“How to Care For Wounds When the Medical System Has Collapsed” plus 2 more
How to Care For Wounds When the Medical System Has Collapsed
Posted: 10 Nov 2014 05:58 AM PST
Guest post by Ishabaka
In my opinion, our medical system will be one of the first to collapse during a major catastrophe.
We have a shortage of primary care doctors in the U.S., a shortage of emergency rooms, a shortage of nurses, and most hospitals have gone to a “just in time” ordering system, where they stock two to three day’s supplies vs. several weeks.
Plus our hospitals are utterly dependent on electricity, although the all have backup diesel generators – but what happens when the diesel tanks are empty.
Furthermore, especially in an outbreak of contagious disease, many hospital personel will just not show up, be injured, or caring for ill or injured family members at home.
I can tell you from personal experience, our national medical disaster preparedness is a sad joke. Think Katrina, but ten times worse.
The incidence of wounds will skyrocket after a catastrophe due to broken glass, chainsaw injuries, people falling off ladders, and on and on. Therefore, I’m writing this article on how to take care of basic wounds when the system has collapsed.
A wound requires four simple things to heal: blood flow, oxygen, nutrients, and the ABSENCE OF INFECTION. If possible, a member of the group who’se wounded should get some extra food, and a vitamin pill a day.
In terms of oxygen and nutrients, these are all provided by blood flow. This brings up the subject of tourniquets. Tourniquets should ONLY be used as a measure of last resort, to prevent the patient from bleeding to death.
Remember – direct pressure stops 99% of bleeding. Take a piece of cloth, ball it up and press HARD against the bleeding area for five minutes by your watch – which will seem like five hours – then check and see if the bleeding has subsided – only if three or four attempts fail should a tourniquet be used.
Direct pressure will stop bleeding from major arteries – I know, I’ve stopped lacerated femoral arteries from bleeding with direct pressure.
If a tourniquet is used, two hours is the maximum time for the arms, four hours for the legs.
If that time is exceeded, the tourniquet must be completely released for a while to allow blood flow, or you will wind up with a dead arm or leg. By the way, “gangrene” just means dead tissue in medicalese.
The most common problem that you will face with wounds is infection. Surgeons classify wounds into two types: clean, and dirty. A clean wound is, for example, when you cut your finger on a broken glass while doing the dishes.
A severely dirty wound is when you cut your finger with a trowel while digging in the garden Organic material is the WORST form of contamination.
I do not suggest home suturing under any circumstances, and here’s why – if there are any germs in the wound – you’ve just sealed them in – and infection is very likely.
In a VERY clean wound, you could use butterfly bandages, Steri-Strips or Crazy Glue (yes, you can buy surgical skin glue, but it is just Crazy Glue at $150 per milliliter).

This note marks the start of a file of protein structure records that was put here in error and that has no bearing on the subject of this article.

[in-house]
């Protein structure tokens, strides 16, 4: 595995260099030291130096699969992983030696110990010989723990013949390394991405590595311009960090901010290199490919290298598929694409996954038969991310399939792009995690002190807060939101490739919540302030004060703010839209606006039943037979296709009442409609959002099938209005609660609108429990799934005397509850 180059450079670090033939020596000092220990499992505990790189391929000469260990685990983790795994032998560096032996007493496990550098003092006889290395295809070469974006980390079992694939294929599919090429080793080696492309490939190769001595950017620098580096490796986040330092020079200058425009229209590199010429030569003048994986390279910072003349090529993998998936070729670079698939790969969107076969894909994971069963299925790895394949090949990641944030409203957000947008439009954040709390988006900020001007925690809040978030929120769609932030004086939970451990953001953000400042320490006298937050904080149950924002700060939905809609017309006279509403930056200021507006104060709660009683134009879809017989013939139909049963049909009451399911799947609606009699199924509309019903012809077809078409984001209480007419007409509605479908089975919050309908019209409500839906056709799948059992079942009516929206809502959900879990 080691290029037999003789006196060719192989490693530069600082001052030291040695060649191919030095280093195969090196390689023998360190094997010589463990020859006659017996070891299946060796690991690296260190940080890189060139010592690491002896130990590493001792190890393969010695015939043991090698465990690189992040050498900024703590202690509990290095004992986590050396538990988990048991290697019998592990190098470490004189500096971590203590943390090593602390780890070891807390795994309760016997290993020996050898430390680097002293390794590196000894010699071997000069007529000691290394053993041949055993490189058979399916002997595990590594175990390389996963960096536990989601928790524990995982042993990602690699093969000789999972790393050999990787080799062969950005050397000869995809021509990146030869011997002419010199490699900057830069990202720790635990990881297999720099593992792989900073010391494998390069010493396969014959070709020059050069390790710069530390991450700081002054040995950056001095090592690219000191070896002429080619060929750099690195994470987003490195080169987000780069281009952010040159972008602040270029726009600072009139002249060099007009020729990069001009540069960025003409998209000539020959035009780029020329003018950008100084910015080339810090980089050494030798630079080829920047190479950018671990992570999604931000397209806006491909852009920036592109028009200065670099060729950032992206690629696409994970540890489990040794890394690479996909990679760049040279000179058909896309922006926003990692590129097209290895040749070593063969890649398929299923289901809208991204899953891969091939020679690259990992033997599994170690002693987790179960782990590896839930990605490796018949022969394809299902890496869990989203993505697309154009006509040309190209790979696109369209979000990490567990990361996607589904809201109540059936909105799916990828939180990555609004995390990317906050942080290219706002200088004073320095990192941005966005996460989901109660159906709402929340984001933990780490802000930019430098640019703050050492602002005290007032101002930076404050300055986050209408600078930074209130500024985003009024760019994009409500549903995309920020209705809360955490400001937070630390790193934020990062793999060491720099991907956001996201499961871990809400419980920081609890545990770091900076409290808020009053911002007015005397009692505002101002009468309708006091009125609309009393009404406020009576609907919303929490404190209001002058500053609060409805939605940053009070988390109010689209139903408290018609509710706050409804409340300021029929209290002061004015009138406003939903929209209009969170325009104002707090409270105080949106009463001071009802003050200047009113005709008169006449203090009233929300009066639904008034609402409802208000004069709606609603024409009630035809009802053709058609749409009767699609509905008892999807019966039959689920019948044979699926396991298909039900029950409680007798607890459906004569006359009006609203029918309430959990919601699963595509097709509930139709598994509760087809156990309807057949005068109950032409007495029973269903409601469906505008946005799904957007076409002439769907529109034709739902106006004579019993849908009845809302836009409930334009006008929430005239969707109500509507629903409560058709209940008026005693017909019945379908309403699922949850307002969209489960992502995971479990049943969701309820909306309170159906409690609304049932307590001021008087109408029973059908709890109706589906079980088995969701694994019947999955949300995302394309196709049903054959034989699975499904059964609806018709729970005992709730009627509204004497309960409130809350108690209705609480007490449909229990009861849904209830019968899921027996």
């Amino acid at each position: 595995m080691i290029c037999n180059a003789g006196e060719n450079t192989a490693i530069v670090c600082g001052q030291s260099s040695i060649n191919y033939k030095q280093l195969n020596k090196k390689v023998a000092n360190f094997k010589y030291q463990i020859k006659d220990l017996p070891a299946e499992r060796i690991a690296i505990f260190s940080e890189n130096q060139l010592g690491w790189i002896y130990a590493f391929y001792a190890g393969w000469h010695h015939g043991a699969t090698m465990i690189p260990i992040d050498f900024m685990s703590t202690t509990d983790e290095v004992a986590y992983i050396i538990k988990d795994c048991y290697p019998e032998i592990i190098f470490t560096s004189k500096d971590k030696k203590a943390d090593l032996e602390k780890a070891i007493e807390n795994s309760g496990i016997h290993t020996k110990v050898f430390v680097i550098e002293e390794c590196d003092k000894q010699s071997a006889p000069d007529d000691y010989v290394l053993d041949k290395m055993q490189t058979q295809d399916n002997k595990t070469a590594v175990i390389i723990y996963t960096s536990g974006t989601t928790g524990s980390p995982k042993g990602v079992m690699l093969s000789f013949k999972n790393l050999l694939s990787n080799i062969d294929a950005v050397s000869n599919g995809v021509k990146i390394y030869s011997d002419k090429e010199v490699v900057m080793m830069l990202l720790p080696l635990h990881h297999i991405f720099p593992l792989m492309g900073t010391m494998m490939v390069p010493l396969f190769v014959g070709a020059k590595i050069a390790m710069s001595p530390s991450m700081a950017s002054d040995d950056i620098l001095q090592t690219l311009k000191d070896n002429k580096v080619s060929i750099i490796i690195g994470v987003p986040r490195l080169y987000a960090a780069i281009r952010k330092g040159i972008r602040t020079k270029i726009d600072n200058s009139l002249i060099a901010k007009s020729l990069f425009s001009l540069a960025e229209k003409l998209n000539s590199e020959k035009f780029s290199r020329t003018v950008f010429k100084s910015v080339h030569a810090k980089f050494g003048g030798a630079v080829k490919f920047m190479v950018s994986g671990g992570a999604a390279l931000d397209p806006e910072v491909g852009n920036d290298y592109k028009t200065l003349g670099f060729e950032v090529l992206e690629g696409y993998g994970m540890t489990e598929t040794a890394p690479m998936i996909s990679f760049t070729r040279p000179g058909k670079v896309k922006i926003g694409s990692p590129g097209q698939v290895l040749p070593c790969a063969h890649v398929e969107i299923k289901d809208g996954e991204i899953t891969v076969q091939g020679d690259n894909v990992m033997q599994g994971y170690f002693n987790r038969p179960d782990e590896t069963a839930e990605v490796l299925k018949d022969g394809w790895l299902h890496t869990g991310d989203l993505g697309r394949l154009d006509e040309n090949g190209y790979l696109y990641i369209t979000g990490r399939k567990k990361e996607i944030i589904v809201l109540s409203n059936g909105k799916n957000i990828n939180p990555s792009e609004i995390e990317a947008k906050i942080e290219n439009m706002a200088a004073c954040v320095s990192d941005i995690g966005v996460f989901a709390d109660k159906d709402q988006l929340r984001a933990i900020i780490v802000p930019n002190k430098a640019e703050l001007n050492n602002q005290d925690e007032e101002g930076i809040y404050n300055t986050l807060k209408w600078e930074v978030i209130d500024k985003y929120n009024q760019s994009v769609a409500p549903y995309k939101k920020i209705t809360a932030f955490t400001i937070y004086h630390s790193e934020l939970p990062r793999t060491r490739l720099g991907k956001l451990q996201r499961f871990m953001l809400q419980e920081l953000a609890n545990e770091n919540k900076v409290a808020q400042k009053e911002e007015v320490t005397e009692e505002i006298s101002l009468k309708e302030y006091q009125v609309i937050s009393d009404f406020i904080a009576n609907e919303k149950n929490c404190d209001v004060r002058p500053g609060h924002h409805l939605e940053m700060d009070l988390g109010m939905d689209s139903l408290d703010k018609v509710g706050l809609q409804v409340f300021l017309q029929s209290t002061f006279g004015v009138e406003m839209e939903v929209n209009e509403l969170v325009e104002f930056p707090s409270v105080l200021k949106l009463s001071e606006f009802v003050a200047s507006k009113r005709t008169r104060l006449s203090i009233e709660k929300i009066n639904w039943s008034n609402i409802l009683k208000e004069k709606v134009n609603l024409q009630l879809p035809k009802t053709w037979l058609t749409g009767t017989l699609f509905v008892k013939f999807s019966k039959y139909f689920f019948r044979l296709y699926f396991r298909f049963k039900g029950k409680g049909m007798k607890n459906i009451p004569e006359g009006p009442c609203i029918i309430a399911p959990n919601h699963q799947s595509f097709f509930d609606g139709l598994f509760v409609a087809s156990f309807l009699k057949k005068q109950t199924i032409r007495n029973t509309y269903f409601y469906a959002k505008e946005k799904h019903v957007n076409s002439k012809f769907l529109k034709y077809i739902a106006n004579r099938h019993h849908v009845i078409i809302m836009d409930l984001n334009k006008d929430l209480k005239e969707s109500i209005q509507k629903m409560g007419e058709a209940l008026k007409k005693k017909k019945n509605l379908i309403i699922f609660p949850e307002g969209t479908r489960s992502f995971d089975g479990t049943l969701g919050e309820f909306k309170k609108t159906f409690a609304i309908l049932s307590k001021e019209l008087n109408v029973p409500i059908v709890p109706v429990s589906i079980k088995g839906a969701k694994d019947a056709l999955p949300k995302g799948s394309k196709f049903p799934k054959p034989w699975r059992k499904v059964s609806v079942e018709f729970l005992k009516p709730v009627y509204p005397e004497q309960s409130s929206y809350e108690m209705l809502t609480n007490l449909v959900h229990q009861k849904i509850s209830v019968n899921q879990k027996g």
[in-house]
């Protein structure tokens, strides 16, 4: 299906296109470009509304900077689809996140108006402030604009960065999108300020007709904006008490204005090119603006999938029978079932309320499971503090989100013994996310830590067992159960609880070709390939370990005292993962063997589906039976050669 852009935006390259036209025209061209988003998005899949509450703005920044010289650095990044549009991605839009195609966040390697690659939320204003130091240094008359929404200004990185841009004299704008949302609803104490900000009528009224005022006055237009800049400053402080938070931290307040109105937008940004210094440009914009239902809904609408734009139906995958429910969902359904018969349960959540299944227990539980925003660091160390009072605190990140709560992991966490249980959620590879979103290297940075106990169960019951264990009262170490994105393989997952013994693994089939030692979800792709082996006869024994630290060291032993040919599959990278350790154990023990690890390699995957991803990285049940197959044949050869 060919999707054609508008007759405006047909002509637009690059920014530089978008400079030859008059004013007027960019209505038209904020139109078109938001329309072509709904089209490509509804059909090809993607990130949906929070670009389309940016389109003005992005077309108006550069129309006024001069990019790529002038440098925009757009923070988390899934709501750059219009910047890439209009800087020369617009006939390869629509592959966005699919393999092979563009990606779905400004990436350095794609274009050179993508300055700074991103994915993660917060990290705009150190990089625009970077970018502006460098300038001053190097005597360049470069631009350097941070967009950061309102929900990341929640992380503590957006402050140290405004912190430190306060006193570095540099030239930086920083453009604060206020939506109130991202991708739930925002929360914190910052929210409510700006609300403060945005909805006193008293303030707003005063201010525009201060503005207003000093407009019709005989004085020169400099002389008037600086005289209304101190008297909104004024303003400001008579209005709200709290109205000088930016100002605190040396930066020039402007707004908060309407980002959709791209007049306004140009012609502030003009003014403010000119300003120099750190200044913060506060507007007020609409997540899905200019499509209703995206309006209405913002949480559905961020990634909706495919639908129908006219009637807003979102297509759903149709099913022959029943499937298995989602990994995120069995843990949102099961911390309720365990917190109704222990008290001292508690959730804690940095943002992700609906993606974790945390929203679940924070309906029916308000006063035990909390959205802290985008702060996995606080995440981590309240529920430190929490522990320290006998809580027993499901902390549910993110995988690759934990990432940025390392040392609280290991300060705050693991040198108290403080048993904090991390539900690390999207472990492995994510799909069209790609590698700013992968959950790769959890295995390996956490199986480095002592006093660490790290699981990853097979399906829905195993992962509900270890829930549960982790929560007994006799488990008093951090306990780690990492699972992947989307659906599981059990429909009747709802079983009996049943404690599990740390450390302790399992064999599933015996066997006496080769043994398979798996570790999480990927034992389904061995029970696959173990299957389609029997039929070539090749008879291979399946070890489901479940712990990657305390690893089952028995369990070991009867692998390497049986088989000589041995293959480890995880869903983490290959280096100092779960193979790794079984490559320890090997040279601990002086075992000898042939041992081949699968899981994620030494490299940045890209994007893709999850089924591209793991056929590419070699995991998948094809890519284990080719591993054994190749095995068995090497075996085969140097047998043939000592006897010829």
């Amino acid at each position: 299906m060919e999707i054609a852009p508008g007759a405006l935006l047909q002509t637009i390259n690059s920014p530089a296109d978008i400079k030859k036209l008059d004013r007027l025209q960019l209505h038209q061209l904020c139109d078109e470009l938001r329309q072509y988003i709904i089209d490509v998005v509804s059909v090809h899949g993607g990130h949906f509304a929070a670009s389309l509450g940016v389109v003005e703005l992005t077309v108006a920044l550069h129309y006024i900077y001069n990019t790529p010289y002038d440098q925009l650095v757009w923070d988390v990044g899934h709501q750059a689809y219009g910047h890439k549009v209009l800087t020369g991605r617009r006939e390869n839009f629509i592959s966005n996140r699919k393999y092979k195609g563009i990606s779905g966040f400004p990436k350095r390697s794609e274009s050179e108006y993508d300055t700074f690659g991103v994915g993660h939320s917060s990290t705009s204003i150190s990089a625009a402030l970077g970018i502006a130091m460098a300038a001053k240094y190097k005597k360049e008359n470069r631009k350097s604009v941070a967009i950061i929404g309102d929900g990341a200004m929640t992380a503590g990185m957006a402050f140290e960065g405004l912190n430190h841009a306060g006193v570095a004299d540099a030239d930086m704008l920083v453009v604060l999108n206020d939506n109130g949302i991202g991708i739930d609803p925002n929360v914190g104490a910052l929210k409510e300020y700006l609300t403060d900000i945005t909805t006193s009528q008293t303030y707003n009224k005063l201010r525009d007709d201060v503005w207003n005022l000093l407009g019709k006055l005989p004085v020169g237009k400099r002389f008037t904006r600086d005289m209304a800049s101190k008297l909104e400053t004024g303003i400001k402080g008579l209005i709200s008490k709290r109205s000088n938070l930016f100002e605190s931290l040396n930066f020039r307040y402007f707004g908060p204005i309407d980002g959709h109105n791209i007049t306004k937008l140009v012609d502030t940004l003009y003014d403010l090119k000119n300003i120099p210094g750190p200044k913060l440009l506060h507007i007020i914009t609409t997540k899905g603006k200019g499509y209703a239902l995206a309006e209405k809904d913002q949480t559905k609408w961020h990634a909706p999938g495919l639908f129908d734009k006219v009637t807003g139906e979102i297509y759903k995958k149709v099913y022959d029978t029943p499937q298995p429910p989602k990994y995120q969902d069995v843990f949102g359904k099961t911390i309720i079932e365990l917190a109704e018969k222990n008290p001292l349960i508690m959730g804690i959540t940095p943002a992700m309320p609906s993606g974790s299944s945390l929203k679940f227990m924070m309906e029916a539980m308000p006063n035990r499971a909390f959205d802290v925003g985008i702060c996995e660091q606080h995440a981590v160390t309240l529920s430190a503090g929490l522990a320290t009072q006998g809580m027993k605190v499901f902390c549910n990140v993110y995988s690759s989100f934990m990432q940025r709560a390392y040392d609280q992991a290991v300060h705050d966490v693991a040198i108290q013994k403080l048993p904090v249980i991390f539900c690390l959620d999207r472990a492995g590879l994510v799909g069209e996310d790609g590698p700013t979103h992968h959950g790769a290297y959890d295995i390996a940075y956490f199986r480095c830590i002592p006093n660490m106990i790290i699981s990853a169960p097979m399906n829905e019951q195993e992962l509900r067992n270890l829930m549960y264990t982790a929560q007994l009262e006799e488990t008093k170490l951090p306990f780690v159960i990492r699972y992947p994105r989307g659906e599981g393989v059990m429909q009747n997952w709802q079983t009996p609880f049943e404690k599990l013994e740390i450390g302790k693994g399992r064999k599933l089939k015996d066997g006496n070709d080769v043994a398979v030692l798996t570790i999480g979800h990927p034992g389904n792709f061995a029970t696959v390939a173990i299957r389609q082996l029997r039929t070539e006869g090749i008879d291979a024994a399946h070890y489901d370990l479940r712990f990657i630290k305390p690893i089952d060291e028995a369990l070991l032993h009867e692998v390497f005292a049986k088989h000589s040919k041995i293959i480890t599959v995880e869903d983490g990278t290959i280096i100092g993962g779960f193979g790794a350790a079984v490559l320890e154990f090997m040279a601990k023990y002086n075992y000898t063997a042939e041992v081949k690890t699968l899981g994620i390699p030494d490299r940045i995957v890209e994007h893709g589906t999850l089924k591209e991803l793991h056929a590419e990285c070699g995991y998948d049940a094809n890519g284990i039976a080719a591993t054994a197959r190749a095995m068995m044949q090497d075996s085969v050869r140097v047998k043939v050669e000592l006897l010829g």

All other wounds should be CLEANSED, and then left OPEN to heal by TERTIARY INTENTION – medicalese for skin growing in from the sides. This allows the body to extrude germs from the wound in the form of pus.
Over 3-7 days, the body will convert most dirty wounds to clean wounds by it’s natural immune system if the wounds are left OPEN. This may seem too basic, but wash your hands before working on the wound.
Now, how about cleaning wounds?
First, if there are any large pieces of debries, such as twigs, leaves, or gravel – remove them with tweezers. Most antiseptics KILL healthy tissue and dead tissue is FERTILIZER for bacteria.
If it stings when you put it in your eye – it kills healthy wound tissue. Under no circumstances would I use tincture of iodine, or any form of alcohol. Really, washing using mild soap and water is a good way to clean most dirty wounds.
If you have Betadine SOLUTION (NOT soap), mix 1/4 Betadine with 3/4 water. Hydrogen peroxide is helpful as it’s bubbling action helps lift dirt out of a wound.
Be aware that a bottle of hydrogen peroxide becomes inert 2-4 weeks after opening, no matter how tightly you close it.
Next, I suggest everyone include in their first aid kit a 30 or 50ml syringe. Fill with water and press as hard as you can – this basically pressure washes the wound, and has been proven time and again to reduce infection.
If there is tissue with ground in dirt (for example, the patient slid down the road), and the dirt can’t be removed by washing or irrigation, it must be cut out.
This can be done with scissors, a scalpel blade, or a sharp knife. Remove as little tissue as possible. Also, any dead tissue must be removed. Dead tissue will look purple, and WILL NOT BLEED. Cut back until you get bleeding tissue – bleeding tissue is alive.
Now you have a cleaned wound – what next?
If you want, you can apply some antibiotic cream. I don’t think they help any, but they don’t hurt. If at all possible, give the patient antibiotics. I suggest cephalexin 500mg twice a day.
If I could only have two antibiotics during a crisis they would be cephalexin and doxycycline, but I haven’t time to go into that here. HOT TIP! Tetanus is everywhere.